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Embracing Autism

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Genevieve's momlogic: I wish I read Embracing Autism sooner.


When my son was diagnosed with autism at 13 years old, I felt relief. Finally, we had a name, help, and supportive services. However, as a parent, the years up to and just after diagnosis were isolated ones. My husband and I couldn't connect with other parents about our child-raising experiences. They were just too different.

Embracing Autism, edited by Robert Parish, features experience-based stories from teachers, clinicians, and parent activists within the autism community. I wish I had read it sooner.

While the book doesn't define an autistic child's path, it does share sensitive, sometimes humorous, and inspiring stories of others who've been down a similar road. With each turn of the page I connected with the authors and their hopes and struggles. Many echoed my own feelings and experiences.

The story "My Journey with Jacob," written by Diane Bayer, was particularly inspirational.

Bayer writes about her experience as a professional during a meeting with parents Minnie and Frank. Minnie, in her seventies, shared information about Sam -- her 35-year-old mentally-challenged, autistic, almost blind and partially deaf son -- that couldn't be found in the developmental files.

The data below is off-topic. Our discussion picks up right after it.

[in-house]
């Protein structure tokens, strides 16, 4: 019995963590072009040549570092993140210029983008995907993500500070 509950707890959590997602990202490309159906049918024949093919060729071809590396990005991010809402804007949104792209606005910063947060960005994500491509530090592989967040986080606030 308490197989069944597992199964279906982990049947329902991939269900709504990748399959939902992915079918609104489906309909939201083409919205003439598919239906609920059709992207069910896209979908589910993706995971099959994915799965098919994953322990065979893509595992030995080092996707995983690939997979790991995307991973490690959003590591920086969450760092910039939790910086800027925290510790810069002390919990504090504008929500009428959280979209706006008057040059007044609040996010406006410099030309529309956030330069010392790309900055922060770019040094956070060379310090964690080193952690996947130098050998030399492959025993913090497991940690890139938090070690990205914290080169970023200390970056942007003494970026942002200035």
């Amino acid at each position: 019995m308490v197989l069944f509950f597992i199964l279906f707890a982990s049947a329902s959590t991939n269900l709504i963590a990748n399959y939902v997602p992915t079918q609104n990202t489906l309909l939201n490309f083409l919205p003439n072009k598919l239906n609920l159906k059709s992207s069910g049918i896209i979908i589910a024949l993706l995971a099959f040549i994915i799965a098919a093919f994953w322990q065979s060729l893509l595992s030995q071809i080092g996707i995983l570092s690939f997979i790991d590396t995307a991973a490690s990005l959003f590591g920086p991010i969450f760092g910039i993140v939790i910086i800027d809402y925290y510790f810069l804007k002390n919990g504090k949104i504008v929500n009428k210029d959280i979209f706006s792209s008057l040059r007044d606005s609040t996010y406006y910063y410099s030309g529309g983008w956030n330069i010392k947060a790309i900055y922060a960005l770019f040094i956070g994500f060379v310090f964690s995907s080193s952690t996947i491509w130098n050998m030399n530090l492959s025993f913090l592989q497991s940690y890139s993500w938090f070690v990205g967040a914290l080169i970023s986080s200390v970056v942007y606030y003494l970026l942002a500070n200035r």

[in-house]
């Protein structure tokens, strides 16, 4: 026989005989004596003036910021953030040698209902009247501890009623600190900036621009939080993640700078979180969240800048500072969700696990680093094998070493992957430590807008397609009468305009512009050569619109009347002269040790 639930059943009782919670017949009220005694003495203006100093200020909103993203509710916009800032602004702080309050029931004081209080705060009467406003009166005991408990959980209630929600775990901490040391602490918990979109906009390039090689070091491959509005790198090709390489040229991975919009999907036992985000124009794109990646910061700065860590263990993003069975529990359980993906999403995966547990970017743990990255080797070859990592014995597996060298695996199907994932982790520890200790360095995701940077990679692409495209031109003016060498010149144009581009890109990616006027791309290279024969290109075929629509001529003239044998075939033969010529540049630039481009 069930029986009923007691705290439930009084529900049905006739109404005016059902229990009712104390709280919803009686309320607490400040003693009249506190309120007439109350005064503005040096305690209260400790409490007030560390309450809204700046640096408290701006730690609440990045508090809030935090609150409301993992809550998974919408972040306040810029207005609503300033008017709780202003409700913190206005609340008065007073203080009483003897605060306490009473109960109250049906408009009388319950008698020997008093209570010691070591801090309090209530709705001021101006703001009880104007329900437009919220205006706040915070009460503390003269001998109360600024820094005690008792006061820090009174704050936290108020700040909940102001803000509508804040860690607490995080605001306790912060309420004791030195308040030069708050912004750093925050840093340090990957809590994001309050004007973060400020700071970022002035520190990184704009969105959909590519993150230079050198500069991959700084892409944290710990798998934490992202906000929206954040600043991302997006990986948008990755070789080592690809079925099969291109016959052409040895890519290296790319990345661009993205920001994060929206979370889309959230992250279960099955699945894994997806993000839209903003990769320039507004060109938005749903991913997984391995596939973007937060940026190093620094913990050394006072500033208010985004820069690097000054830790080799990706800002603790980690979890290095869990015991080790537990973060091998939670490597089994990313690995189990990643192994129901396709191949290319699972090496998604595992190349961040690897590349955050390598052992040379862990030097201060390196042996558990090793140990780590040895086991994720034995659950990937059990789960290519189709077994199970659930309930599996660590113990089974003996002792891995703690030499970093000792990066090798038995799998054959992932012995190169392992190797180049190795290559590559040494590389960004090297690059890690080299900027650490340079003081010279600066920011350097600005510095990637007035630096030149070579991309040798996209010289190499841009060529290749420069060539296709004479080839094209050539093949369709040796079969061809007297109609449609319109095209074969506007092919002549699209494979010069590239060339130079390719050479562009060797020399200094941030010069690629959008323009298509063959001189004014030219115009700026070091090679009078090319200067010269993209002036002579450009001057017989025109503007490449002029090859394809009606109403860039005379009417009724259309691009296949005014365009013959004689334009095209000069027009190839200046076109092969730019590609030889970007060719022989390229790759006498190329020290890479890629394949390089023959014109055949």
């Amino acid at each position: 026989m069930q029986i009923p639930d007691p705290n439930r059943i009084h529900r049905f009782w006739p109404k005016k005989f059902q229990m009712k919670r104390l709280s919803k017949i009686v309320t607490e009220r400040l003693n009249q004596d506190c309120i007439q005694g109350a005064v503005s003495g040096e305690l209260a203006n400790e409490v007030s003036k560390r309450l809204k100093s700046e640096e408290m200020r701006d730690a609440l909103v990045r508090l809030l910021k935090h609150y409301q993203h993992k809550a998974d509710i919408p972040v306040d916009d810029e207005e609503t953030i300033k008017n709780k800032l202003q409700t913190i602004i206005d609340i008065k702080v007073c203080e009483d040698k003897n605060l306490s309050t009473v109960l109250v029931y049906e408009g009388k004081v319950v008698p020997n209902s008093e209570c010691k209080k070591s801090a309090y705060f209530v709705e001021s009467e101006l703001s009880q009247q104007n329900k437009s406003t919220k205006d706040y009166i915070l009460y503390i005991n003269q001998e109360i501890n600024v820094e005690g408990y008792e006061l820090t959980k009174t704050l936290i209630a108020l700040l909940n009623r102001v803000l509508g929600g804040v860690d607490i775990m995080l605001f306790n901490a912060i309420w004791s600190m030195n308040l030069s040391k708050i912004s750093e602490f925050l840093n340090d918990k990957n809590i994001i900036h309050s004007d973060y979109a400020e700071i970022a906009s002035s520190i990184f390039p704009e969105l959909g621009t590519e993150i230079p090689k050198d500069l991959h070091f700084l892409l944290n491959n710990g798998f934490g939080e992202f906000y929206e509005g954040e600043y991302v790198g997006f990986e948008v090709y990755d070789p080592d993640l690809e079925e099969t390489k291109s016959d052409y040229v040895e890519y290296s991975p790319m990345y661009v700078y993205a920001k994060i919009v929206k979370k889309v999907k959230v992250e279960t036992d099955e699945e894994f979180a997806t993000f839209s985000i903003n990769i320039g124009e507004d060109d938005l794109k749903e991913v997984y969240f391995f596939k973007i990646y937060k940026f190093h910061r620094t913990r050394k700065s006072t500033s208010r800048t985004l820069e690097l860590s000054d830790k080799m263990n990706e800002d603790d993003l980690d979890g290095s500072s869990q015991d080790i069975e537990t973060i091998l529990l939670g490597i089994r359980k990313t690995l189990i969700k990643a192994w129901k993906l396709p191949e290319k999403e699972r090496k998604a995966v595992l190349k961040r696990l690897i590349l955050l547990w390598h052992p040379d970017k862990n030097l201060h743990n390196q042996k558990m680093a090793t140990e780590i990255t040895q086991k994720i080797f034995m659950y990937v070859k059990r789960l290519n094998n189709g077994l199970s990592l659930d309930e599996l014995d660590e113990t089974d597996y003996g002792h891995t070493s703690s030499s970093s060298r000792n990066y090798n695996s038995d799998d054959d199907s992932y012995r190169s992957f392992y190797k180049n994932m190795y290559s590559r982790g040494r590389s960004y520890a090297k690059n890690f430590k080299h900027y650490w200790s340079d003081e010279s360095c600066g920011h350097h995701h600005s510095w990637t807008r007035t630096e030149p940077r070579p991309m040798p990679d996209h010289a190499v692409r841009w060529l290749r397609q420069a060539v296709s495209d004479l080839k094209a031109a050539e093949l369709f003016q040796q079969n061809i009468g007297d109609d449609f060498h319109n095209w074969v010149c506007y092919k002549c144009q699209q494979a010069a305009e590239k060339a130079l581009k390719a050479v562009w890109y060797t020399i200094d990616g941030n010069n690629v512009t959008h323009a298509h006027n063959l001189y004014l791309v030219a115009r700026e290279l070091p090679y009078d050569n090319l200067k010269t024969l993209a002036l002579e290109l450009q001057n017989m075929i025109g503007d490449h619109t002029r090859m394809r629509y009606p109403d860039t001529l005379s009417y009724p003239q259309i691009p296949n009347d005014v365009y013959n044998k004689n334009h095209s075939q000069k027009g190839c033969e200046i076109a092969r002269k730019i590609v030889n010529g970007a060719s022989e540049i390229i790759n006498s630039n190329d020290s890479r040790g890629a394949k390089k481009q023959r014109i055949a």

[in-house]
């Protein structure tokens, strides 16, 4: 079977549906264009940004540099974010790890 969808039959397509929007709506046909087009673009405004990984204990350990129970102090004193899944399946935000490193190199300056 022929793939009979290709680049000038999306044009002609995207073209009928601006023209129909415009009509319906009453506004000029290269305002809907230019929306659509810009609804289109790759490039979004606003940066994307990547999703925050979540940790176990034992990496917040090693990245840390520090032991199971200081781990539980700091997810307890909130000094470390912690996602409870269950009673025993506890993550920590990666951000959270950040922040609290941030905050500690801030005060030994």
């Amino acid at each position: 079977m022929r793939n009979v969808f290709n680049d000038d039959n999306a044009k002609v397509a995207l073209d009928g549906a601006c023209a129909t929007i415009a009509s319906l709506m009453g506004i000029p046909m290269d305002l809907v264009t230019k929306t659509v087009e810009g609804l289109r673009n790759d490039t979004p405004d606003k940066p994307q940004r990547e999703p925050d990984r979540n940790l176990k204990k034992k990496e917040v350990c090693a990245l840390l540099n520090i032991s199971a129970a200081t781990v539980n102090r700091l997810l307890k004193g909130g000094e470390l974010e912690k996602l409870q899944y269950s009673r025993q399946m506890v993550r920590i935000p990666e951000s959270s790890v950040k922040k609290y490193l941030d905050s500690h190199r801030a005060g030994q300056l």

When Sam was born, he had a multitude of problems that seemed insurmountable to the medical staff. A sign was placed over his crib: "Do Not Feed."

Minnie demanded the sign be taken down, took her son home and never gave up hope. She asked Bayer one request. "Could you do one thing for me? Could you please teach him to say 'Mama'?"

She died never hearing those words. A few years after that meeting, Bayer found herself sitting on the other side of the table as a parent of an autistic son.

While Minnie's wish had me in tears, hers was a story of love, acceptance and inspiration. Her son faced far greater challenges than mine, yet she parented with strength and hope.

This is a book that will be on my bedside table for years to come. When I need to connect with other people, with other parents, who understand this solitary parenting journey -- I'll simply flip the book open and read.

To read more from Genevieve, click here.

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